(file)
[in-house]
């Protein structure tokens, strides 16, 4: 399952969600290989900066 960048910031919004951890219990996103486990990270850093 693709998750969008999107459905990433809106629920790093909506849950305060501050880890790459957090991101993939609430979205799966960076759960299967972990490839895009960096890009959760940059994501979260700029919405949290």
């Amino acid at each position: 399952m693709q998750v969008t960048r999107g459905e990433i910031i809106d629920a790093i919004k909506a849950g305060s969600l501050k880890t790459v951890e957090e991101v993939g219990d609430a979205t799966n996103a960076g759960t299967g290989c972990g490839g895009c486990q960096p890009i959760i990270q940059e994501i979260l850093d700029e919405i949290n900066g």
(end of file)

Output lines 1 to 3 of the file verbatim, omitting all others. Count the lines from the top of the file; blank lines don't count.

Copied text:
[in-house]
């Protein structure tokens, strides 16, 4: 399952969600290989900066 960048910031919004951890219990996103486990990270850093 693709998750969008999107459905990433809106629920790093909506849950305060501050880890790459957090991101993939609430979205799966960076759960299967972990490839895009960096890009959760940059994501979260700029919405949290």
């Amino acid at each position: 399952m693709q998750v969008t960048r999107g459905e990433i910031i809106d629920a790093i919004k909506a849950g305060s969600l501050k880890t790459v951890e957090e991101v993939g219990d609430a979205t799966n996103a960076g759960t299967g290989c972990g490839g895009c486990q960096p890009i959760i990270q940059e994501i979260l850093d700029e919405i949290n900066g």